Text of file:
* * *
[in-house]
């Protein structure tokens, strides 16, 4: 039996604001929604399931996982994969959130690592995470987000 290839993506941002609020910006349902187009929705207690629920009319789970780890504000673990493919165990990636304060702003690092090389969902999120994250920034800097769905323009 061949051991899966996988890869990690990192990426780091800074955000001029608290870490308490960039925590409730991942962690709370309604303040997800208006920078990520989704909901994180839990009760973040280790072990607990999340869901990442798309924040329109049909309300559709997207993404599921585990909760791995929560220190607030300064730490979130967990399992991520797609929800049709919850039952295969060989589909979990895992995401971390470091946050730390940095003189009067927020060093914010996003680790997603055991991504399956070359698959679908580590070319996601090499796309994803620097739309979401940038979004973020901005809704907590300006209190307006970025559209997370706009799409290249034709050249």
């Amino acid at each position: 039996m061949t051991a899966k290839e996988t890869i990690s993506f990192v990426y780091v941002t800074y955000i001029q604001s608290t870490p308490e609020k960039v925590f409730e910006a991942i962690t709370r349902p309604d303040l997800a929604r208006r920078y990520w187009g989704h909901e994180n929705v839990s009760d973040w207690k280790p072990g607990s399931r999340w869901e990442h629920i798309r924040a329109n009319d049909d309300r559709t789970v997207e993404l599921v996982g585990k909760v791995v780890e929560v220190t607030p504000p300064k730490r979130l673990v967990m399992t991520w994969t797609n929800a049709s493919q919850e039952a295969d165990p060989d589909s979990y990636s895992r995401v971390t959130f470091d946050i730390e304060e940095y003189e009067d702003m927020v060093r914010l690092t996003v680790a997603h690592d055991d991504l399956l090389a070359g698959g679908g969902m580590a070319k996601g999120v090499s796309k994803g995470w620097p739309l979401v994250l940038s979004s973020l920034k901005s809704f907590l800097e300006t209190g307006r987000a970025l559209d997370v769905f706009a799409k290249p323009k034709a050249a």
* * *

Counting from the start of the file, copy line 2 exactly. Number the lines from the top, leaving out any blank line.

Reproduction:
């Protein structure tokens, strides 16, 4: 039996604001929604399931996982994969959130690592995470987000 290839993506941002609020910006349902187009929705207690629920009319789970780890504000673990493919165990990636304060702003690092090389969902999120994250920034800097769905323009 061949051991899966996988890869990690990192990426780091800074955000001029608290870490308490960039925590409730991942962690709370309604303040997800208006920078990520989704909901994180839990009760973040280790072990607990999340869901990442798309924040329109049909309300559709997207993404599921585990909760791995929560220190607030300064730490979130967990399992991520797609929800049709919850039952295969060989589909979990895992995401971390470091946050730390940095003189009067927020060093914010996003680790997603055991991504399956070359698959679908580590070319996601090499796309994803620097739309979401940038979004973020901005809704907590300006209190307006970025559209997370706009799409290249034709050249």